By Erik Larson,

Why should I read it?

19 authors picked The Devil in the White City as one of their favorite books, and they share why you should read it.

What is this book about?

The Chicago World Fair was the greatest fair in American history. This is the story of the men and women whose lives it irrevocably changed and of two men in particular- an architect and a serial killer. The architect is Daniel Burnham, a man of great integrity and depth. It was his vision of the fair that attracted the best minds and talents of the day. The killer is Henry H. Holmes. Intelligent as well as handsome and charming, Holmes opened a boarding house which he advertised as 'The World's Fair Hotel' Here in the neighbourhood where he was once…


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Currently Away: How Two Disenchanted People Traveled the Great Loop for Nine Months and Returned to the Start, Energized and Optimistic

By Bruce Tate,

Book cover of Currently Away: How Two Disenchanted People Traveled the Great Loop for Nine Months and Returned to the Start, Energized and Optimistic

Bruce Tate

New book alert!

What is my book about?

The plan was insane. The trap seemed to snap shut on Bruce and Maggie Tate, an isolation forced on them by the pandemic and America's growing political factionalism. Something had to change.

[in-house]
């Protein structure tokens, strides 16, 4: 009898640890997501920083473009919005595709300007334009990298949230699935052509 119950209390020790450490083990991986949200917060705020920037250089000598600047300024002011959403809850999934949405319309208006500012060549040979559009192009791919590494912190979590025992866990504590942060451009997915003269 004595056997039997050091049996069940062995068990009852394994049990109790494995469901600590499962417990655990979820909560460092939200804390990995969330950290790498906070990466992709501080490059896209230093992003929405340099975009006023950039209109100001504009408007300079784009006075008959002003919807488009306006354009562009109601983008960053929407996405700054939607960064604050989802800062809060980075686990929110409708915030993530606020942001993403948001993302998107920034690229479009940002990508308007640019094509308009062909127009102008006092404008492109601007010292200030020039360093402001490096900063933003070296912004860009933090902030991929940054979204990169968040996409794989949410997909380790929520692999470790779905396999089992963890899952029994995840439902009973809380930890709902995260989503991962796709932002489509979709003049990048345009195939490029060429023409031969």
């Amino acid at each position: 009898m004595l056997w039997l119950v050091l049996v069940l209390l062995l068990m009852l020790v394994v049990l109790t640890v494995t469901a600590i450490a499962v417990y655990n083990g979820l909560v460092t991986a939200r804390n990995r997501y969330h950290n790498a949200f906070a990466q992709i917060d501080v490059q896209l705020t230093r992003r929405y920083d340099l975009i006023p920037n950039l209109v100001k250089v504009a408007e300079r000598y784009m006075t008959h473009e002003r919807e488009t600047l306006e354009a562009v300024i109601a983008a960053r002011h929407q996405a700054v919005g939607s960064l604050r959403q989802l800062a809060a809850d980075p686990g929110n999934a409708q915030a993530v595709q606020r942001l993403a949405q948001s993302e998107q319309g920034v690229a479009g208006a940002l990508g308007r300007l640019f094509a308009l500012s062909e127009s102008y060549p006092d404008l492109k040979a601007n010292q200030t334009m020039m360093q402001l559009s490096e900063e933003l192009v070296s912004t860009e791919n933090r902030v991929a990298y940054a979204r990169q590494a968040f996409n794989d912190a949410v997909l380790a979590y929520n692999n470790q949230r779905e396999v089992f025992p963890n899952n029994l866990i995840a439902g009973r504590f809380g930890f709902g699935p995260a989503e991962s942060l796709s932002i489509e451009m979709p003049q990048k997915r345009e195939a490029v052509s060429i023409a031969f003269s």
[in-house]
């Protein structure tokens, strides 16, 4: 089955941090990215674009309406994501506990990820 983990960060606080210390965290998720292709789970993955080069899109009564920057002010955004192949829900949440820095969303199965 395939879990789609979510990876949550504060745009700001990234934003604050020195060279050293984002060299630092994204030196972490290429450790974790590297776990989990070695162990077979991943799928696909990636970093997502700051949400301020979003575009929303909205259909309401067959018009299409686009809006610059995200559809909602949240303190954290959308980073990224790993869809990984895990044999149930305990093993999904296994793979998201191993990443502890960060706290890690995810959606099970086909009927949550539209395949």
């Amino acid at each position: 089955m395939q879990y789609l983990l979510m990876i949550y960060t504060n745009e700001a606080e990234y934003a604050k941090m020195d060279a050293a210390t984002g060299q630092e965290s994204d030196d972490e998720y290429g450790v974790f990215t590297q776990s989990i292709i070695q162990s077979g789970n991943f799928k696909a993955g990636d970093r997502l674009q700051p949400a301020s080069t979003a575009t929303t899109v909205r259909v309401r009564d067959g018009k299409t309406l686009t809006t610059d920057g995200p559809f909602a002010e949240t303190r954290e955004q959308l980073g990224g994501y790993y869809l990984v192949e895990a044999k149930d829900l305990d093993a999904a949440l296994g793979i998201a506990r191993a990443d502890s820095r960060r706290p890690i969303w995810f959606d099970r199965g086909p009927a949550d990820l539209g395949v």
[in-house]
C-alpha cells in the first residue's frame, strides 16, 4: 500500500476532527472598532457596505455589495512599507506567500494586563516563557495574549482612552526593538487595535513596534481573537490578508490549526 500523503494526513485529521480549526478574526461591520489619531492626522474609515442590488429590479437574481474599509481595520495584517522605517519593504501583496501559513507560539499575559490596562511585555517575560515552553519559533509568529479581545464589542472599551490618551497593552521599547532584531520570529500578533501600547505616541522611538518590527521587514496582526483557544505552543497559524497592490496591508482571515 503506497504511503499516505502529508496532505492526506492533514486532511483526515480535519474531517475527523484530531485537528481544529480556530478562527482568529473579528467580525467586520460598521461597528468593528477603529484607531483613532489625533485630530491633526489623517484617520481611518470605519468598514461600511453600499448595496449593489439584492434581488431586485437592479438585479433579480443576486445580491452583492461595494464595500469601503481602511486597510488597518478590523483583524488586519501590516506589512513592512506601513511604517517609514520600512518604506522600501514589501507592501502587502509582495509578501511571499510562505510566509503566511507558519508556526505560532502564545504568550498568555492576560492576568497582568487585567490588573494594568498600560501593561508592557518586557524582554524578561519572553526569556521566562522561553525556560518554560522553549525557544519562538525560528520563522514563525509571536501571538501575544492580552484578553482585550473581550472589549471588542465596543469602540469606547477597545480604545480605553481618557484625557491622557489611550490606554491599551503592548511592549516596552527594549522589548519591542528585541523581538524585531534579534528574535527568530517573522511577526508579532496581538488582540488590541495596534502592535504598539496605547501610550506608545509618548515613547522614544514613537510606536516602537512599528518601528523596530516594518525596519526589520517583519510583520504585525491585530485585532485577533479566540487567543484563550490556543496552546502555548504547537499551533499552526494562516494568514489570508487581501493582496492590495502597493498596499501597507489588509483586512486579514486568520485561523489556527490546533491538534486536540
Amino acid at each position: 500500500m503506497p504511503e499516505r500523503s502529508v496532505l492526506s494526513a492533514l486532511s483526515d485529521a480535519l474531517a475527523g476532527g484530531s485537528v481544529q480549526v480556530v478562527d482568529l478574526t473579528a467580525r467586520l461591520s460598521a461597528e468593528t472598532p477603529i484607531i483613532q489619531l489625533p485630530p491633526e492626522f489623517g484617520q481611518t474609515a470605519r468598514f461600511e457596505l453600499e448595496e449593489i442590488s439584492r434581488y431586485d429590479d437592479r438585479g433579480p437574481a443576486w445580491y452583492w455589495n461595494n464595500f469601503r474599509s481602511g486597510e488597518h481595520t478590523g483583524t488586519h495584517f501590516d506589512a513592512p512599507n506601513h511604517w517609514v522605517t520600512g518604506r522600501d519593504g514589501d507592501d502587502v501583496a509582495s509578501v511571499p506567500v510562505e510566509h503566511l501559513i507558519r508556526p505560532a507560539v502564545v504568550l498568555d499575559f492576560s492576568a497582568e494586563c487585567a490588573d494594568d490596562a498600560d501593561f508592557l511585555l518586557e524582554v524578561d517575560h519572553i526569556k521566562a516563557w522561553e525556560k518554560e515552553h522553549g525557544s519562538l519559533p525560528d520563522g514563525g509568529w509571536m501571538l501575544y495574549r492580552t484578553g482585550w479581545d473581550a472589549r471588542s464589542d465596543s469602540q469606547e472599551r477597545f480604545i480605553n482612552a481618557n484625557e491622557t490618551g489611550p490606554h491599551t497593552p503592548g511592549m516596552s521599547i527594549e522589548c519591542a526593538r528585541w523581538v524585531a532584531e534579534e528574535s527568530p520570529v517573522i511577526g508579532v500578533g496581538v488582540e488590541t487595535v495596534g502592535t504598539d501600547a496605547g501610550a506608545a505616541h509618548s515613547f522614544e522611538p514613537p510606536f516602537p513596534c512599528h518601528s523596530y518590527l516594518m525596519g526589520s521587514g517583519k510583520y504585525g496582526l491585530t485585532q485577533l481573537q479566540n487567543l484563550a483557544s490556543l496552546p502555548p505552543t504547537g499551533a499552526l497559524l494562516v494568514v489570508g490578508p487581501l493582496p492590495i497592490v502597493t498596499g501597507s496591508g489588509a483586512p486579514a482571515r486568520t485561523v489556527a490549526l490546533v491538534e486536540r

Maggie's surprising answer: buy a boat, learn to pilot it, and embark on the Great Loop. With no experience, and knowing little about seafaring, diesel motors, or navigation, Maggie, Bruce, and the family dog decided to take on the six-thousand-mile journey down inland rivers, around the Gulf and Atlantic coasts, and across the Great Lakes. They would have to navigate canals, rivers, seas, and locks. But along the way, they made new lifelong friends and were forever changed.

For nine months, Bruce and Maggie navigated shallow rivers, bottomless lakes, joy, and loss. Against all odds, they conquered the Great Loop, and along the way, found common cause across political divides with new friends while blowing the walls off their world.

Currently Away: How Two Disenchanted People Traveled the Great Loop for Nine Months and Returned to the Start, Energized and Optimistic

By Bruce Tate,